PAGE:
Naples attorney Jonathan Gopman helped the Caribbean island of Nevis rewrite its trust laws. It's now a leading refuge from creditors.
Most people have probably never heard of Nevis.
But the small Caribbean island of 10,000 inhabitants is well known to financial planners for high-net-worth individuals thanks to Naples attorney Jonathan Gopman, chair of Akerman's trusts and estate practice. That's because he recently helped the island rewrite its trust laws so it could be more attractive to wealthy people.
Nevis (pronounced neevis) hopes to boost its standing among countries that make it difficult for creditors to reach the assets of entrepreneurs, business owners and wealthy families who have established trusts there. “The laws intentionally create barriers to make it unfeasible to go after them if they're structured properly,” says Gopman.
For starters, creditors have to post a $100,000 bond with the government of Nevis just to file suit against a trust. “The U.S. is our biggest source of clients,” says Jan Dash, managing partner of Liburd and Dash, a law firm in Charlestown, Nevis.
Although tourism is the biggest industry on Nevis (there is a Four Seasons Resort on the island), the financial services industry is runner-up in terms of employment and income it generates for the island municipality.
Business for Gopman is also brisk. He estimates the establishment of foreign trusts is about 50% of the estate planning business in his practice. “We try to give our clients an experience they can't get somewhere else,” he says.
Foreign trust work is also often an entree into helping business owners restructure their businesses for better protection from creditors. Gopman says a foreign trust might be a solution for an entrepreneur with as little as $1 million in liquid assets. Fees might range from $15,000 to $200,000 or more, but typically average about $30,000 to $40,000 per case, depending on the complexity.
The use of foreign trusts is becoming more mainstream as the Internet and better communications shrink the world. “At first, it does sound kind of exotic,” Gopman says.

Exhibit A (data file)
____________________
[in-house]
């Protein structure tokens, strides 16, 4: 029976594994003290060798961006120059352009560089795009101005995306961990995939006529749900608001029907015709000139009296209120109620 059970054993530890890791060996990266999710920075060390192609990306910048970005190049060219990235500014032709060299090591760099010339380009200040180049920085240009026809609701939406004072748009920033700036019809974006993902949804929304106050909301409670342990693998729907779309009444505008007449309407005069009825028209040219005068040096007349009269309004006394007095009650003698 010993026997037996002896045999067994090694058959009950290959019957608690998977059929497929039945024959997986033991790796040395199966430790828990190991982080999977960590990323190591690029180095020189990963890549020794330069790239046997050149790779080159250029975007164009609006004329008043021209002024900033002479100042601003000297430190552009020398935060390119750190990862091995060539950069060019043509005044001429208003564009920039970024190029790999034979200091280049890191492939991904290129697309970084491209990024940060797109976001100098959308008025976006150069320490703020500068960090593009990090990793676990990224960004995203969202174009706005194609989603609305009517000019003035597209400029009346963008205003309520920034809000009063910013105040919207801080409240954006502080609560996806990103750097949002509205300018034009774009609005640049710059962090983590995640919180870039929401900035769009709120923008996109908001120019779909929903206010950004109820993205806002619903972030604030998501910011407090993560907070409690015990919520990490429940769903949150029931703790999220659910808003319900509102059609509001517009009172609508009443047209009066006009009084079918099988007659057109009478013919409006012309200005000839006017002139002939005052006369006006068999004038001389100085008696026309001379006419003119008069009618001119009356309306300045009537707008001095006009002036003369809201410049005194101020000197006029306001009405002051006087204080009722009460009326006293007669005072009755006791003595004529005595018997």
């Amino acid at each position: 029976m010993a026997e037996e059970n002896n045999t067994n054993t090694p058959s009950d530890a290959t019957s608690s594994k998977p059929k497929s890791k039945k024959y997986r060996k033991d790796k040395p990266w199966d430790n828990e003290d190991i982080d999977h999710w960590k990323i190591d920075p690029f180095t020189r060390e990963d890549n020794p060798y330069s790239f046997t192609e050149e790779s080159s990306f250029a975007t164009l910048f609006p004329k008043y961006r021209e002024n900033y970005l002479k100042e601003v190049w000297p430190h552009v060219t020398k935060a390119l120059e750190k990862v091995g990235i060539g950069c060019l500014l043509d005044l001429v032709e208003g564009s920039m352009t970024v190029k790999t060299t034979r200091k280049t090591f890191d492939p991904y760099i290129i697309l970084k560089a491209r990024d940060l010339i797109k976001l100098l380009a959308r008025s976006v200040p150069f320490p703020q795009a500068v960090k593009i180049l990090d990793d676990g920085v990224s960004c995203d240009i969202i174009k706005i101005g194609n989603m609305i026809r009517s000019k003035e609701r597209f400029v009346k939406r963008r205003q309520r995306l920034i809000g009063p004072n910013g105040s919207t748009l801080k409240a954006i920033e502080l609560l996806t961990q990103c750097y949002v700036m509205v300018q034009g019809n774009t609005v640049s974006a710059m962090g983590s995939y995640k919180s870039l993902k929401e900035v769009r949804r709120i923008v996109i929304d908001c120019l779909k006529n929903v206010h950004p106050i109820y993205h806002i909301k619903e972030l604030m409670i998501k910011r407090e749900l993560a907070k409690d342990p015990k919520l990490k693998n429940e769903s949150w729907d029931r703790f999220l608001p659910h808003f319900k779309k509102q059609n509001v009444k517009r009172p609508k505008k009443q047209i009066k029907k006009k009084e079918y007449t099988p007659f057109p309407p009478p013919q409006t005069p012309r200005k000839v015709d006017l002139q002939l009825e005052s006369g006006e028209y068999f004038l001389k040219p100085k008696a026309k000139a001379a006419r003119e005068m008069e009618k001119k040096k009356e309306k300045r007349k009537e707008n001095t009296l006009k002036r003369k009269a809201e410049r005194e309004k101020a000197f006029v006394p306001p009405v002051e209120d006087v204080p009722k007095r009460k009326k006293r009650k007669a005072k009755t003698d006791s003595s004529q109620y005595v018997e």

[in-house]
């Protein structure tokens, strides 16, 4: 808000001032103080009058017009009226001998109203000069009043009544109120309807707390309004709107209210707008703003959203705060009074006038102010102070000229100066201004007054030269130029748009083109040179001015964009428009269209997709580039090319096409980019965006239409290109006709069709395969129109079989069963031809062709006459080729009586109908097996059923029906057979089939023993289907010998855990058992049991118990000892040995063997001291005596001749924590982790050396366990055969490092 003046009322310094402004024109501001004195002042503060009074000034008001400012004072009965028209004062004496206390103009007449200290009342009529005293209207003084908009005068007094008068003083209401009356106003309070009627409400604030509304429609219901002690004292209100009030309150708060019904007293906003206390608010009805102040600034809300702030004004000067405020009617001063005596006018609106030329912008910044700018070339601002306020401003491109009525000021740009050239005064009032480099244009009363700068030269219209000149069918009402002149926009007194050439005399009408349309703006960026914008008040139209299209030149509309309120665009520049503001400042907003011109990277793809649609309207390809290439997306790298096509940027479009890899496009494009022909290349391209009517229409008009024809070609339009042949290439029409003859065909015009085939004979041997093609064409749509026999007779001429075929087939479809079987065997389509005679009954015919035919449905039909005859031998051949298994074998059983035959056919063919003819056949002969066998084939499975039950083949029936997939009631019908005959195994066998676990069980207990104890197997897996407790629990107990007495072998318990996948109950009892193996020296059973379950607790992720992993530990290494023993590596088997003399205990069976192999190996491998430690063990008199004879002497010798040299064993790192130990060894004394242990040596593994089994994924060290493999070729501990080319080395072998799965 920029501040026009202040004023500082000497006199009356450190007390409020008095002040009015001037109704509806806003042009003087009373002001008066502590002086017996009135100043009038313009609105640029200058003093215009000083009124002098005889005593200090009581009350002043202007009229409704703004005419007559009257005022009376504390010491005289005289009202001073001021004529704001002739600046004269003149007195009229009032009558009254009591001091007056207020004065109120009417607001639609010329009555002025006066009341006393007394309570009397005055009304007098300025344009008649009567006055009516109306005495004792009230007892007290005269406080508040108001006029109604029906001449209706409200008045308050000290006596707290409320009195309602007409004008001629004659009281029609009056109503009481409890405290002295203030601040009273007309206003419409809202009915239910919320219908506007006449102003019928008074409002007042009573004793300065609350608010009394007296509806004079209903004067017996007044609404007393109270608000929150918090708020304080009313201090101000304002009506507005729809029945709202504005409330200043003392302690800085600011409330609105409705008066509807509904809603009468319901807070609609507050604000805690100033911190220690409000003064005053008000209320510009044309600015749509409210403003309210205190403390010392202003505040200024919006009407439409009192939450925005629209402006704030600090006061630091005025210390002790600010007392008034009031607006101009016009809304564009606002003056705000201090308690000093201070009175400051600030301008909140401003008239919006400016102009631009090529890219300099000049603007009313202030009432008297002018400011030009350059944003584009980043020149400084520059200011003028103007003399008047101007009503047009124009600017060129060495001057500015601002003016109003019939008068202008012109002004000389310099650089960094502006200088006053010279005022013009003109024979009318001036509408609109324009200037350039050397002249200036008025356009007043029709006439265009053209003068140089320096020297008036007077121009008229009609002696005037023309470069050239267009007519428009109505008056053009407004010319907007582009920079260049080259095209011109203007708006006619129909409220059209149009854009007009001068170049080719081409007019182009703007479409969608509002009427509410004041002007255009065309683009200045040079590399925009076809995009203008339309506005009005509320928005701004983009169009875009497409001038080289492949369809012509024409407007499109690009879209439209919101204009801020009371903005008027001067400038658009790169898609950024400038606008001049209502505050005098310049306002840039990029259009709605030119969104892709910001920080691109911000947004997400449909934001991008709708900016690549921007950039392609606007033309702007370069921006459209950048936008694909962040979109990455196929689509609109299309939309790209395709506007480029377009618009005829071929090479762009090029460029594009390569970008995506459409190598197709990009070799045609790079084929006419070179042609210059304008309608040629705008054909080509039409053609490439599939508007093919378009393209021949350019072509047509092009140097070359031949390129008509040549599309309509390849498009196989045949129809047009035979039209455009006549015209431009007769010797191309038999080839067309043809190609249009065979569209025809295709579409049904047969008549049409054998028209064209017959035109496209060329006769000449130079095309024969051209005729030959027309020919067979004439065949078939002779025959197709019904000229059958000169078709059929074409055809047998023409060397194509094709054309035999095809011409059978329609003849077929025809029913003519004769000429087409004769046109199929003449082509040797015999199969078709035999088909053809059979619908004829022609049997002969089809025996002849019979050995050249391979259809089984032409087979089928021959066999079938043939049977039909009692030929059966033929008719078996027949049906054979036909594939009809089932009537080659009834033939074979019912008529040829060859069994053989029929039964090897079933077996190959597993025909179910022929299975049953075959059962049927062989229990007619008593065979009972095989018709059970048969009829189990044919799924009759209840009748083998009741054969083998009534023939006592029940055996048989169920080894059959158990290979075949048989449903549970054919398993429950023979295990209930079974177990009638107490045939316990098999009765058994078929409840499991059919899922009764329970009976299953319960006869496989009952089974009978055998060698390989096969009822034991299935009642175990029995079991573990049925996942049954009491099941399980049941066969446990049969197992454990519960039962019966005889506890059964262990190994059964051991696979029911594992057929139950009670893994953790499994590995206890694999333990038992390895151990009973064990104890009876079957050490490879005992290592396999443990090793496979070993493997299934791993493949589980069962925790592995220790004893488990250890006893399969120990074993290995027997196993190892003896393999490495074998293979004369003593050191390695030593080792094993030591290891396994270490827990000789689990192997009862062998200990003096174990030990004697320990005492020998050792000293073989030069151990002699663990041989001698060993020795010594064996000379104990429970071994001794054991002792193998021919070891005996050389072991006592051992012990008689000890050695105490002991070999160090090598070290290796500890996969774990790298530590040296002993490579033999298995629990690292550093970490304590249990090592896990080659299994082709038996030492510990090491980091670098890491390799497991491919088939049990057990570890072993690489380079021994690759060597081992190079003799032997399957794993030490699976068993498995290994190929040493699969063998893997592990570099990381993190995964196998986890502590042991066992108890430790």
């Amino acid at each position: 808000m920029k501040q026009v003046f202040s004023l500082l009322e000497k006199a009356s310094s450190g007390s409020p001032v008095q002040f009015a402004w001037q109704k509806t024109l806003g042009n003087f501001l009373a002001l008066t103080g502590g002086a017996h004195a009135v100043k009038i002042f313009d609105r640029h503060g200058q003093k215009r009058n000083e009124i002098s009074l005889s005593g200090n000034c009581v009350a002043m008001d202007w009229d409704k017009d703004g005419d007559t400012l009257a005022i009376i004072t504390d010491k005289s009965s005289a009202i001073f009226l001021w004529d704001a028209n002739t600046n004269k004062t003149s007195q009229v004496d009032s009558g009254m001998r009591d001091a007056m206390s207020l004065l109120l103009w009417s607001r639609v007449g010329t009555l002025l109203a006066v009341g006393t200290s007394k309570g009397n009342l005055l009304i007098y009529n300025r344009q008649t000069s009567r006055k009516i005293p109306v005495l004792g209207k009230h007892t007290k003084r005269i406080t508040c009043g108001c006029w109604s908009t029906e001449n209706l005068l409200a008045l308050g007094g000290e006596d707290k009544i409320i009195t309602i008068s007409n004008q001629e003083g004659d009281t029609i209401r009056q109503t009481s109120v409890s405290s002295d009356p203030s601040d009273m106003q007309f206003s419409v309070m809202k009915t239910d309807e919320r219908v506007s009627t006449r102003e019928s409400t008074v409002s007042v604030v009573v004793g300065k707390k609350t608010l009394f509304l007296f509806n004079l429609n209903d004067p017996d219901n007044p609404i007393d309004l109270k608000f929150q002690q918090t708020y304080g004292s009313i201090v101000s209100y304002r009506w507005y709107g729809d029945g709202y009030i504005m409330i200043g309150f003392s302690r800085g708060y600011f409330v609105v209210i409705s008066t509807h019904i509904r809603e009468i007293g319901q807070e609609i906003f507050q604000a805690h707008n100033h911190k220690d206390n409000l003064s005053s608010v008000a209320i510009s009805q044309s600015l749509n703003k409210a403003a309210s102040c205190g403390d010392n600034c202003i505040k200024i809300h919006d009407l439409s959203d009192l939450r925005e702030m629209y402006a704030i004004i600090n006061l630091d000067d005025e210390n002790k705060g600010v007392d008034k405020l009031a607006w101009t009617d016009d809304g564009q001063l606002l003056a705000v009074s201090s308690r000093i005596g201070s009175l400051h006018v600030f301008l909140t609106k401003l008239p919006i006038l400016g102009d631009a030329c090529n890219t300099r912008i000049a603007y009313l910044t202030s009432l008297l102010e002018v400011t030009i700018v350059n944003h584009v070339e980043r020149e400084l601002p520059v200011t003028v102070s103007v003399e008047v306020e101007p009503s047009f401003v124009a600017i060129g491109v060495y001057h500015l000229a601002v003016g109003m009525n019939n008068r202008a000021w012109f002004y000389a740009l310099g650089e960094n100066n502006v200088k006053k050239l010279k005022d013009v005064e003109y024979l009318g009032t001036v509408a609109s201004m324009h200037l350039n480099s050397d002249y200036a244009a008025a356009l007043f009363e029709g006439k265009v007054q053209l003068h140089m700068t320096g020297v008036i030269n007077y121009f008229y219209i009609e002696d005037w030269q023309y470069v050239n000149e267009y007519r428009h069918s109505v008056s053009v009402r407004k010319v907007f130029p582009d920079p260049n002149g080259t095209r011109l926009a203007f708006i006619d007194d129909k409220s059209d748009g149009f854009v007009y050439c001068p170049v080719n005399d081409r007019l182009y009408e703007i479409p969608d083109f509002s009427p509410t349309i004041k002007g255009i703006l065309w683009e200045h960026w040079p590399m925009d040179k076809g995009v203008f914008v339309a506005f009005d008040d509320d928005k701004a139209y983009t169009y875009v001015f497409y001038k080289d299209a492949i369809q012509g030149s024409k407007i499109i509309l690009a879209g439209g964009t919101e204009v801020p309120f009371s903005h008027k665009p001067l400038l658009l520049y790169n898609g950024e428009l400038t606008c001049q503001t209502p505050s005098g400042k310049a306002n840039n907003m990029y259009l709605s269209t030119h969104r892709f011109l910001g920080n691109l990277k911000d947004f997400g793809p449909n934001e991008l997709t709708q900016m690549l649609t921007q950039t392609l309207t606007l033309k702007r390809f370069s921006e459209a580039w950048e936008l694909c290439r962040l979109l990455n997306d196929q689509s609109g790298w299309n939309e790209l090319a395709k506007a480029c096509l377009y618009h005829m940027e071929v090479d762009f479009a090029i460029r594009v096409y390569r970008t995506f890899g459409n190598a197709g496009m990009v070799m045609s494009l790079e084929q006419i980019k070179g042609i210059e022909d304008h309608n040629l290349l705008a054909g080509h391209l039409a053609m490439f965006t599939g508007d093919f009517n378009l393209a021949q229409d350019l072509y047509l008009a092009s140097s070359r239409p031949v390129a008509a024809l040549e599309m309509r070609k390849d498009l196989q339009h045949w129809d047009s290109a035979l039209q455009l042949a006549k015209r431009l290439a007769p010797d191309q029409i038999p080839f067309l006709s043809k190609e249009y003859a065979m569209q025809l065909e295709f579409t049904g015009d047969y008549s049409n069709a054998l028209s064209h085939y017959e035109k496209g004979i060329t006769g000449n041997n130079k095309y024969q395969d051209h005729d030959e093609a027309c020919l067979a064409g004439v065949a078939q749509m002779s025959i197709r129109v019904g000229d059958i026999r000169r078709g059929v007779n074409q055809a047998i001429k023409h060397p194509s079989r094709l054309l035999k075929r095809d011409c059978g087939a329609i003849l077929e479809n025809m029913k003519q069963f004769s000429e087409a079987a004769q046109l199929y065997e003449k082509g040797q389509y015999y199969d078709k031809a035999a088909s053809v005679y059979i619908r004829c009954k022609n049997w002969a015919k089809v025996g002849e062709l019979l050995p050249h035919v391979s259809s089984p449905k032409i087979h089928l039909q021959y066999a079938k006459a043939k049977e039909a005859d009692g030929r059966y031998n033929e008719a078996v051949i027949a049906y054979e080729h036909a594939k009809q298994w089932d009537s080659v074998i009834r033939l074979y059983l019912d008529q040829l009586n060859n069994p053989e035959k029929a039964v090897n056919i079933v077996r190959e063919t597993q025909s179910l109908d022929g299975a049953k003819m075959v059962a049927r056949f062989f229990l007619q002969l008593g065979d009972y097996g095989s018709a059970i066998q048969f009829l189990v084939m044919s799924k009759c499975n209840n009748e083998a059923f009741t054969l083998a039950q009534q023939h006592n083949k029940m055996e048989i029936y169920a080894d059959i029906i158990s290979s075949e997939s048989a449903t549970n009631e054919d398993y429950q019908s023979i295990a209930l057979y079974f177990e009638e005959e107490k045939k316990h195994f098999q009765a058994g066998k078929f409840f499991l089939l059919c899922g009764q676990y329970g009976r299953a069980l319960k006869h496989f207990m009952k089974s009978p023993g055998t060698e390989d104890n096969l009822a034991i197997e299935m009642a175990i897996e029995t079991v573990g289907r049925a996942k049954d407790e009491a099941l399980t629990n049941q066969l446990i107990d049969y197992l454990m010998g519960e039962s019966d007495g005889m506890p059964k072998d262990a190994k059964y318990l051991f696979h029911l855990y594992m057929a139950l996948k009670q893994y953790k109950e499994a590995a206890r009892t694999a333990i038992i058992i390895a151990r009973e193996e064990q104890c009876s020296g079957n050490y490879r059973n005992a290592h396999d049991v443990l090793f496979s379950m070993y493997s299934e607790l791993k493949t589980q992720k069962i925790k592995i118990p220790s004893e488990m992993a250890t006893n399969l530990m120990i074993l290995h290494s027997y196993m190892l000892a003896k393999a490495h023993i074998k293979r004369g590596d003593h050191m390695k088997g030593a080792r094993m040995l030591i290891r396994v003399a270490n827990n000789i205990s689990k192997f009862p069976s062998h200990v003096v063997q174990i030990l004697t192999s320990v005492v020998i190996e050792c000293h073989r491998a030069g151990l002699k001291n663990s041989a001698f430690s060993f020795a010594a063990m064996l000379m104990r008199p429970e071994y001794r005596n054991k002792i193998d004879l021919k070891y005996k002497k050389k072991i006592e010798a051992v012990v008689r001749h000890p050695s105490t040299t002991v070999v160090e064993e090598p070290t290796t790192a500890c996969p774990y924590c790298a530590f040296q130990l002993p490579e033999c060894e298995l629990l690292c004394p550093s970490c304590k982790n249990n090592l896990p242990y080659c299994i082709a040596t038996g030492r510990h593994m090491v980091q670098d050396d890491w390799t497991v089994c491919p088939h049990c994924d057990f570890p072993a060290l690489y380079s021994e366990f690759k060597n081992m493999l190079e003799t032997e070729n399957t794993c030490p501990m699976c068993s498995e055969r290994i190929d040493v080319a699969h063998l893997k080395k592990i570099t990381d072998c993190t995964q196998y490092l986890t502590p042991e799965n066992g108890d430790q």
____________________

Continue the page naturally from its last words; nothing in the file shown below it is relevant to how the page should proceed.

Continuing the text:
Like any asset, Americans are required to report income from the trust to the IRS. Gopman emphasizes a foreign trust is designed to protect assets from creditors, not hide them from the tax man. Indeed, Nevis recently agreed to report information to the IRS on assets of more than $50,000 held by U.S. taxpayers. “It is a highly regulated environment and it wasn't 20 to 25 years ago,” says Gopman.
Before the Internet and email, it used to take months of sending documents back and forth by FedEx to establish a foreign trust in a place such as Nevis. “Now the barriers to entry are lower,” says Gopman.
Gopman got into the foreign trust business when he was a young tax and estate planning attorney in the early 1990s. “Years ago, someone threw a foreign trust case in front of me,” he says.
His first case involved a trust established in the Cayman Islands. There were few practitioners in that special area, in part because it was time-consuming work due to the remoteness of the islands.
But Gopman, born and raised in Miami, was quickly drawn to foreign trust work because the domestic trust work was sometimes dull. “I was looking for something more exciting,” he says.
Gopman joined what was then a small group of attorneys who are now considered leading experts in the field. “Those of us early on had the better contacts,” says Gopman. Those relationships paid off when Nevis asked Gopman to help it rewrite its laws, the only U.S. attorney invited to the project. It's a winning pitch for prospective clients: “We wrote the laws,” Gopman says.
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